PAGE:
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Ryu on changes to Challenger league: “I don’t think the skill level of the region will change that much.”

Ryu does not think the skill level of the North American region will change much with next year's League of Legends changes.
Phoenix1's Ryu (Yoo Sang-wook) does not think the skill level of the North American region will change much with next year's League of Legends changes. Photo courtesy of Riot Games/Slingshot illustration.

Slingshot’s Andrew Kim caught up with Phoenix1’s Yoo “Ryu” Sang-wook during the North American League of Legends Championship Series (NA LCS). They talked (in Korean and translated to English) about Phoenix1’s struggles to start the summer split, LCS franchising and how Ryu spent the break between splits.

Andrew Kim: This might be an awkward question, but you guys have not been able to get off to a good start this split. Is there a reason why you think you guys are having trouble early in the split?

Yoo “Ryu” Sang-wook: I can’t think of a reason. Everyone just seems to be having trouble in the beginning. I can’t really know why though.

AK: Between the spring and summer split I’m sure you guys had some time off before getting back to practice. What did you do during the mean time?

YSW: I was planning to go to Korea, but it didn’t seem like there was enough time so I stayed in the gaming house. I didn’t do anything interesting.

AK: Did you play any games other than League?

YSW: I didn’t play League all that much. I didn’t play games all that much at all.

AK: Some of the fans are still confused about some of the roster choices, such as replacing Stunt (William Chen), and with Inori (Rami Charagh) as the starting jungler (editor’s note: This interview was conducted before Inori left for Team Liquid and Michael “MikeYeung” Yeung became Phoenix1’s jungler). Is the team atmosphere any different from the spring split?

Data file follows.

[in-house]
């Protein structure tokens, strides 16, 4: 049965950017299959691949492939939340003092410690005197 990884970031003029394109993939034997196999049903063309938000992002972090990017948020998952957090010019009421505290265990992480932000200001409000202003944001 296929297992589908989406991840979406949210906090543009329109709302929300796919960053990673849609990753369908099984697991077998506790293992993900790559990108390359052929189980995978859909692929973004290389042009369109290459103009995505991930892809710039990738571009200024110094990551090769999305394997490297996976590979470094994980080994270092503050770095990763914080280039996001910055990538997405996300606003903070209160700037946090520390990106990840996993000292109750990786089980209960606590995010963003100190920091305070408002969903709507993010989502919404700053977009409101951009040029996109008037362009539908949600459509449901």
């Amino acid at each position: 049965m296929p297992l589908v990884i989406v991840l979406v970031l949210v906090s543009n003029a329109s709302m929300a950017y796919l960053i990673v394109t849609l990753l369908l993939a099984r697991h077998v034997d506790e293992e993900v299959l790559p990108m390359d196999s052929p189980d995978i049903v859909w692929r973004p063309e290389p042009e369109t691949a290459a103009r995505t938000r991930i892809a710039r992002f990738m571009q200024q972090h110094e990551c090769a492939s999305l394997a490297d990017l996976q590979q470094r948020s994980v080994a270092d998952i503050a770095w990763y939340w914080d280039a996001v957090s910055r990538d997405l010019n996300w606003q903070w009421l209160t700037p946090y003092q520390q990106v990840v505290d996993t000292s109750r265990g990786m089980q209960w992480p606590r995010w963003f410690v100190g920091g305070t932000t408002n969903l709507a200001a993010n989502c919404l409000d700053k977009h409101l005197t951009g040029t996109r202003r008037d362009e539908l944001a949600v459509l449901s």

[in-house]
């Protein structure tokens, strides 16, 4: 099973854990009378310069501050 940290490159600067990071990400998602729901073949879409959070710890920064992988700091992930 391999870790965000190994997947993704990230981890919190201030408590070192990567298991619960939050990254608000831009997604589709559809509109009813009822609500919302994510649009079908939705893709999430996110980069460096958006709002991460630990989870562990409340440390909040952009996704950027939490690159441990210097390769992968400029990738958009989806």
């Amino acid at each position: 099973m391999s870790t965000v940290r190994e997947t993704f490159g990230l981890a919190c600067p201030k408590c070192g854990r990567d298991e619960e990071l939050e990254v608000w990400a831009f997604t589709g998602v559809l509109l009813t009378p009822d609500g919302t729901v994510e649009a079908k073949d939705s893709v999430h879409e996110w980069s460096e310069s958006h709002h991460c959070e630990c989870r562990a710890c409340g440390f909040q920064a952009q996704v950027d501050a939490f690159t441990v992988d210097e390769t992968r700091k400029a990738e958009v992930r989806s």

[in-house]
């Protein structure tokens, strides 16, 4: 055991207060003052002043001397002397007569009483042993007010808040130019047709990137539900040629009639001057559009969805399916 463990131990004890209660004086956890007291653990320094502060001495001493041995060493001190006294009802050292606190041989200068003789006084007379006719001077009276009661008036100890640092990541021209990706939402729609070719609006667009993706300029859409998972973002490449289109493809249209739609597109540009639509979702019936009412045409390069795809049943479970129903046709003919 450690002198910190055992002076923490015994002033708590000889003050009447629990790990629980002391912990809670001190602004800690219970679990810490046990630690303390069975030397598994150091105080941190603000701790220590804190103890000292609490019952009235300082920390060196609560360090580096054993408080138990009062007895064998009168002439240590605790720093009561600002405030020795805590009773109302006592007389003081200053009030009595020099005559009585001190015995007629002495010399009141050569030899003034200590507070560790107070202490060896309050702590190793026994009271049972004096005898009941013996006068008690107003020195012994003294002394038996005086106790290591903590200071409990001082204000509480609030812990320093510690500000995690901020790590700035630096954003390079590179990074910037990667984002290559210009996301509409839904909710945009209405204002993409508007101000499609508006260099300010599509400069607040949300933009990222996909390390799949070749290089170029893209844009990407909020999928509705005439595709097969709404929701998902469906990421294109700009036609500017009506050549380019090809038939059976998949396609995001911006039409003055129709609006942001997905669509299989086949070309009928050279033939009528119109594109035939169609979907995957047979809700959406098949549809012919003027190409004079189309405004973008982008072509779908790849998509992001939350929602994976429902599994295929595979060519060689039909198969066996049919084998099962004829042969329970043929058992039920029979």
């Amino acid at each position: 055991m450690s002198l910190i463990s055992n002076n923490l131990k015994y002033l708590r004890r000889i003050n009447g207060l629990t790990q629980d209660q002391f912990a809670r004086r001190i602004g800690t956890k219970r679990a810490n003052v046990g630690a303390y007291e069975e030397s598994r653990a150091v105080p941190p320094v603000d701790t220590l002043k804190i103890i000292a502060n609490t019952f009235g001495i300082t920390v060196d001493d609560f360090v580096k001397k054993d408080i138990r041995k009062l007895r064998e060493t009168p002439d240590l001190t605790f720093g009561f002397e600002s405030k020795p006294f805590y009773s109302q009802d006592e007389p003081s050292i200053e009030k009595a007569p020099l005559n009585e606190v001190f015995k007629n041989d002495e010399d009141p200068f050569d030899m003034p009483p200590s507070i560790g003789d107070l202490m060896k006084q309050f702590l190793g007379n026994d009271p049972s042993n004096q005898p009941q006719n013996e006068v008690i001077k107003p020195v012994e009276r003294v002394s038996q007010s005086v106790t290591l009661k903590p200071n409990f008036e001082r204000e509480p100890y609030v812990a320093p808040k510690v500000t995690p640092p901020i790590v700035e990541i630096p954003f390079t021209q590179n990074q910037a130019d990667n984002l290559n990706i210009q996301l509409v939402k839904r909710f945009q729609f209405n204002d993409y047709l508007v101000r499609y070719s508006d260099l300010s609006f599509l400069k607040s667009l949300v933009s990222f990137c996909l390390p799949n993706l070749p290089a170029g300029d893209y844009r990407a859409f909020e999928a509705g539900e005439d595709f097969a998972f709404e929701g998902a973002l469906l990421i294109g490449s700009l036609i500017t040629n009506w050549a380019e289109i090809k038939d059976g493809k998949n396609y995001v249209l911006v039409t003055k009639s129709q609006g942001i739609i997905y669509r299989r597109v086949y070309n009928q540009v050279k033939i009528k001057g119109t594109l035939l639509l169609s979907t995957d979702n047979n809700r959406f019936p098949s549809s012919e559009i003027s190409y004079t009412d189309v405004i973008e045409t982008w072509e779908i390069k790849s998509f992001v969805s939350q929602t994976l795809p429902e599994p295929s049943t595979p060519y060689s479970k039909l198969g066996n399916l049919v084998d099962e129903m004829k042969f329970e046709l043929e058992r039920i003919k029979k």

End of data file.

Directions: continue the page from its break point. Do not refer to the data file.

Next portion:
YSW: Nothing has really changed for us, so the atmosphere is fairly similar with the previous split.

AK: As a player in North America I have to ask you about Riot’s decision to switch to a franchising system in 2018, and removing the relegation system. There seems to be a lot of debate on whether it’s good or bad, so what are your thoughts on the matter?

YSW: I didn’t give much thought about it but since Riot said they would change the Challenger league to an Academy League, I don’t think the skill level of the region will change that much. I don’t have much to say.

AK: Another interesting news item is Echo Fox’s decision to only scrim their sister team, and signing a lot of former pros as their Challenger team. It kind of feels like the old CJ Entus with its tactics. Do you think this could work in NA as well?

YSW: I think practicing with a sister team is very good, but under the condition that all 10 players are working hard. I think that making an environment to achieve that might be difficult, but if they do make it, I think it’ll be very good.

AK: Something that can’t be separated from North American esports is streaming, to the point that some teams have streaming hours built into the contracts. If you were to quit being a pro and go for a full-time streamer, what would have to happen?

YSW: I think I’ll just do something that I find is fun. If it’s fun and if the income isn’t bad.

Cover photo courtesy of Riot Games/Slingshot illustration